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Parliamentary Joint Committee on Law Enforcement
05/07/2018
Trade in elephant ivory and rhinoceros horn

DUNCAN, Mr Nicholas, President, SAVE African Rhino Foundation

MURRAY, Dr Cameron James, Committee Member, SAVE African Rhino Foundation

Committee met at 08:31

ACTING CHAIR ( Senator Singh ): I declare open this public hearing of the inquiry by the Parliamentary Joint Committee on Law Enforcement into the trade in elephant ivory and rhino horn. The inquiry's terms of reference are available from the secretariat. These are public proceedings and are being broadcast live via the web. I remind witnesses that in giving evidence to the committee they are protected by parliamentary privilege. I also remind witnesses that if evidence reflects adversely on another person or organisation the committee is generally required to make it known to that person or organisation that an adverse reflection has been made and provide them with an opportunity to respond. It is unlawful for anyone to threaten or disadvantage a witness on account of evidence given to a committee, and such action may be treated by the parliament as a contempt. It is also a contempt to give false or misleading evidence to the committee.

The committee prefers evidence to be given in public, but under the Senate's resolutions witnesses have the right to request to be heard in confidence, described as being in camera. If you are a witness today and intend to request to give evidence in camera please bring this to the attention of the secretariat as soon as possible. If a witness objects to answering a question the witness should state the grounds upon which the objection is taken and the committee will determine whether it will insist on an answer, having regard to the ground which is claimed. If the committee determines to insist on an answer a witness may request that the answer be given in camera. Such a request may of course also be made at any other time. I ask witnesses to remain behind for a few minutes at the conclusion of their evidence in case the secretariat needs to clarify any terms or references.

With the formalities over, I welcome representatives of SAVE African Rhino Foundation. Thank you for talking to us today. The committee has received your submission as submission No. 19. Do you wish to make any amendments to your submission?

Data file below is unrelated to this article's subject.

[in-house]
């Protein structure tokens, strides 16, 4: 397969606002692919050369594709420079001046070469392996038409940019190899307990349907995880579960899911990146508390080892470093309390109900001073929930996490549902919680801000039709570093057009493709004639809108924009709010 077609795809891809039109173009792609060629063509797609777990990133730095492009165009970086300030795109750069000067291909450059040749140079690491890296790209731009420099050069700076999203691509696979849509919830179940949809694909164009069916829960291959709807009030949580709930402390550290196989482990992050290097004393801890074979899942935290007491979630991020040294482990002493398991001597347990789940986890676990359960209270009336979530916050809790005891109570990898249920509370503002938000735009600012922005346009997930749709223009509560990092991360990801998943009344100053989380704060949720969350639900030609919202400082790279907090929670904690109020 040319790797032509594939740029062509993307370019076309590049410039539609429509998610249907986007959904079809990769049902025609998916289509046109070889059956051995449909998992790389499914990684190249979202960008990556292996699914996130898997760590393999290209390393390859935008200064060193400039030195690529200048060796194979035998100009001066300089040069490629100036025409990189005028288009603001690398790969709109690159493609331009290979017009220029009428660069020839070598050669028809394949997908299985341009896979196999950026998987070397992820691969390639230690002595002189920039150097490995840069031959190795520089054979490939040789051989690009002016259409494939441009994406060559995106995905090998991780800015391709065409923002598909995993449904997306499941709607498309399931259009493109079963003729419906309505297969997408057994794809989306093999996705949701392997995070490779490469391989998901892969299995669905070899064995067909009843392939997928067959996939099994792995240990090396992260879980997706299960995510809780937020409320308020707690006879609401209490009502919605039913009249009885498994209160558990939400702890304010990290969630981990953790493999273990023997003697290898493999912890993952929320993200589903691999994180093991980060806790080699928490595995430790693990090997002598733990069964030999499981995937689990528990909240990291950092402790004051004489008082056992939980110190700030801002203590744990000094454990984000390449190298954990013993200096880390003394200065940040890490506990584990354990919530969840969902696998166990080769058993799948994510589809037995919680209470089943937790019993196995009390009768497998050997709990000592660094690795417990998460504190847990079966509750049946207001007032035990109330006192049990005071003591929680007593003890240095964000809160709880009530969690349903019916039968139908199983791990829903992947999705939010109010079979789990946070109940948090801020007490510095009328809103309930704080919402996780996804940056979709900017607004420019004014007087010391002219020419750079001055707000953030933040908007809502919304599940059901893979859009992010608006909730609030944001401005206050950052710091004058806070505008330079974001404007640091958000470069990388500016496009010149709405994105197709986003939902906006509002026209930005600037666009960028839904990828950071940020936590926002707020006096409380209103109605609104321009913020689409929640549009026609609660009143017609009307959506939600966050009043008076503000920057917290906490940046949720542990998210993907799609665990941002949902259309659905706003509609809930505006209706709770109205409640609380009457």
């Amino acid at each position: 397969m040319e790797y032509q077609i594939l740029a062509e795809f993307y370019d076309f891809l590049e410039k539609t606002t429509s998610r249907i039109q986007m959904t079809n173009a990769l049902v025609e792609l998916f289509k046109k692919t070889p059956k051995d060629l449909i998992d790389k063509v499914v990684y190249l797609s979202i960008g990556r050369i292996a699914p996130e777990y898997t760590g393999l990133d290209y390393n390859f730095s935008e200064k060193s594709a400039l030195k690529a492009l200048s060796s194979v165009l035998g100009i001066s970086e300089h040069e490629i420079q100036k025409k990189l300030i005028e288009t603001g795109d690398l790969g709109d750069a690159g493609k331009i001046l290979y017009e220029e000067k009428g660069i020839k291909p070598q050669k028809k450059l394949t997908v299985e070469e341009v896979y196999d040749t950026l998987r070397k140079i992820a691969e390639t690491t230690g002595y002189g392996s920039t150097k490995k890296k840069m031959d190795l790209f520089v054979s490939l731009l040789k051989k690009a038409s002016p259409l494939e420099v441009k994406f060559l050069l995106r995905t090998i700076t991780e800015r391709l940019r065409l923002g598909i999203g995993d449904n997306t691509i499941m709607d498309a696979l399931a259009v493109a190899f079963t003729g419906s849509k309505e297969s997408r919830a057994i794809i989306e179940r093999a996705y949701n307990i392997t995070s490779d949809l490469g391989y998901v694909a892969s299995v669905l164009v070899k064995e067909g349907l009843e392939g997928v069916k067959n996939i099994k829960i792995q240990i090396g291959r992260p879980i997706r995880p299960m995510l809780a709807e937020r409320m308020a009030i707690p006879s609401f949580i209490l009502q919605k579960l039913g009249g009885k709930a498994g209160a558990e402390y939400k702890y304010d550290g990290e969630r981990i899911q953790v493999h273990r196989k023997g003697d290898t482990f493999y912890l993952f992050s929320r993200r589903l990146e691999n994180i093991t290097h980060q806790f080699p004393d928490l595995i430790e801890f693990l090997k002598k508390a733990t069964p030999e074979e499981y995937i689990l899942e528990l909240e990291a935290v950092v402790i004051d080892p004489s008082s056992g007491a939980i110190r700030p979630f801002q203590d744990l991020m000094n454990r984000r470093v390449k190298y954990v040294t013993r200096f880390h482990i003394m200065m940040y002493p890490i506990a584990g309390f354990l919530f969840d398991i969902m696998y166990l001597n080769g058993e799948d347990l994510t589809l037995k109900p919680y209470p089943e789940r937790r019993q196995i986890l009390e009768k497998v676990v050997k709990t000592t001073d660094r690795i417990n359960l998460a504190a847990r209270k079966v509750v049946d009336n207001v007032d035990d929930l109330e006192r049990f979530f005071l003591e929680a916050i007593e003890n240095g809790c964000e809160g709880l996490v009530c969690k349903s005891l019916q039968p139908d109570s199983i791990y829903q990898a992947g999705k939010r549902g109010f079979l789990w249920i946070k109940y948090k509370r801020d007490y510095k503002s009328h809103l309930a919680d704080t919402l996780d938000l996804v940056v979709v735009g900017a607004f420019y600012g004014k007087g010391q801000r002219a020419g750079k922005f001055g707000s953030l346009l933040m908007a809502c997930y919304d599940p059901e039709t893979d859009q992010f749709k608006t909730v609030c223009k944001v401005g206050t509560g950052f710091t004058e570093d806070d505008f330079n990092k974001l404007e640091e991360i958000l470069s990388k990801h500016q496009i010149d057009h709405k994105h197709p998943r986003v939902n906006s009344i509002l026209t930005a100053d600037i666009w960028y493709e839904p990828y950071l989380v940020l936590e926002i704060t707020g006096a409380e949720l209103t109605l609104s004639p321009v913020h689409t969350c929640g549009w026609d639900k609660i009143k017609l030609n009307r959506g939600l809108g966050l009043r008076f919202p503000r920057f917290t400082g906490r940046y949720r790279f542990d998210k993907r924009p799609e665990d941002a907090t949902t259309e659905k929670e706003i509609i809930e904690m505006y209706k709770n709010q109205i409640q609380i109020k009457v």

Mr Duncan : I do need to make a couple of factual amendments. I realised when I was reading through our submission a moment ago that a couple of our facts for rhino numbers in Zimbabwe, on page 2 of our submission, were incorrect. As this is a public document I probably need to correct them. In the fourth line under Rhino Numbers Zimbabwe where it says 'peaking in 1994' it should say 'peaking in 2004'. At the beginning of the next line where it says '(180)' it should instead say '(40)'. At the beginning of the next paragraph, 'Then in 1995' should be 'Then in 2004'. At the end of the second line it should read 'in a matter of 8 years', not 17, and at the beginning of the third line it should read 'The gains of the previous 18', not 15. Those are the only minor changes we'd make.

ACTING CHAIR: Thank you, Mr Duncan. It may help the secretariat if you were to provide that updated submission, as well, with those new figures. I invite you either of you or both of you to make a brief opening statement.

Mr Duncan : I would imagine that over the last two days the committee has heard from a number of people in different fields other than ours. Our 'expertise' is the fact that, in my case, I am the founder of this organisation 31 years ago—for 30 years I've been the president—and I've just returned from my 94th trip to Zimbabwe. I'm quite involved in what goes on, and I have also made personal donations in excess of $2 million to funding the organisation so I have a vested interest in what we do on the ground in Zimbabwe, which is funding antipoaching in the 12 areas where rhinos are to be found. We don't have any great involvement with elephants, although elephants live in the same areas as rhinos, so by association they're also being protected.